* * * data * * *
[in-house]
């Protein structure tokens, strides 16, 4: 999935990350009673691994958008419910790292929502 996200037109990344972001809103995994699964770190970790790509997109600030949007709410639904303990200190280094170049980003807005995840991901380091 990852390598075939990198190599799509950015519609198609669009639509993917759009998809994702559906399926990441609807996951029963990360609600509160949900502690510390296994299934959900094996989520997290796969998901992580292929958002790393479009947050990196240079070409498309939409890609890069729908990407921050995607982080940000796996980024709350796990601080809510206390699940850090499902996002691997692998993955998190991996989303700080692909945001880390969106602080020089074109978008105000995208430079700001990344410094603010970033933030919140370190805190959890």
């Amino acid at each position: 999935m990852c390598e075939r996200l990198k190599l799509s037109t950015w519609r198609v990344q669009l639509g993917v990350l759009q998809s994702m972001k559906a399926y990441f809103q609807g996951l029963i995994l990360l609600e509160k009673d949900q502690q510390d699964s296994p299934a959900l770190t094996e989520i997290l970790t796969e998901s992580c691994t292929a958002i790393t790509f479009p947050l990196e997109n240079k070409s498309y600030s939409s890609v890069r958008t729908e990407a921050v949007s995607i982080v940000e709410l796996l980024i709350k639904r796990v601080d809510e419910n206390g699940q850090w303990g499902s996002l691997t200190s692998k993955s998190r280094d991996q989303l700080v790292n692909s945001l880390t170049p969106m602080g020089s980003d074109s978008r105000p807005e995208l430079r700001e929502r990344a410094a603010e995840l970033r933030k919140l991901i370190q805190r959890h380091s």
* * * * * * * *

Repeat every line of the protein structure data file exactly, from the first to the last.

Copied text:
[in-house]
């Protein structure tokens, strides 16, 4: 999935990350009673691994958008419910790292929502 996200037109990344972001809103995994699964770190970790790509997109600030949007709410639904303990200190280094170049980003807005995840991901380091 990852390598075939990198190599799509950015519609198609669009639509993917759009998809994702559906399926990441609807996951029963990360609600509160949900502690510390296994299934959900094996989520997290796969998901992580292929958002790393479009947050990196240079070409498309939409890609890069729908990407921050995607982080940000796996980024709350796990601080809510206390699940850090499902996002691997692998993955998190991996989303700080692909945001880390969106602080020089074109978008105000995208430079700001990344410094603010970033933030919140370190805190959890």
């Amino acid at each position: 999935m990852c390598e075939r996200l990198k190599l799509s037109t950015w519609r198609v990344q669009l639509g993917v990350l759009q998809s994702m972001k559906a399926y990441f809103q609807g996951l029963i995994l990360l609600e509160k009673d949900q502690q510390d699964s296994p299934a959900l770190t094996e989520i997290l970790t796969e998901s992580c691994t292929a958002i790393t790509f479009p947050l990196e997109n240079k070409s498309y600030s939409s890609v890069r958008t729908e990407a921050v949007s995607i982080v940000e709410l796996l980024i709350k639904r796990v601080d809510e419910n206390g699940q850090w303990g499902s996002l691997t200190s692998k993955s998190r280094d991996q989303l700080v790292n692909s945001l880390t170049p969106m602080g020089s980003d074109s978008r105000p807005e995208l430079r700001e929502r990344a410094a603010e995840l970033r933030k919140l991901i370190q805190r959890h380091s």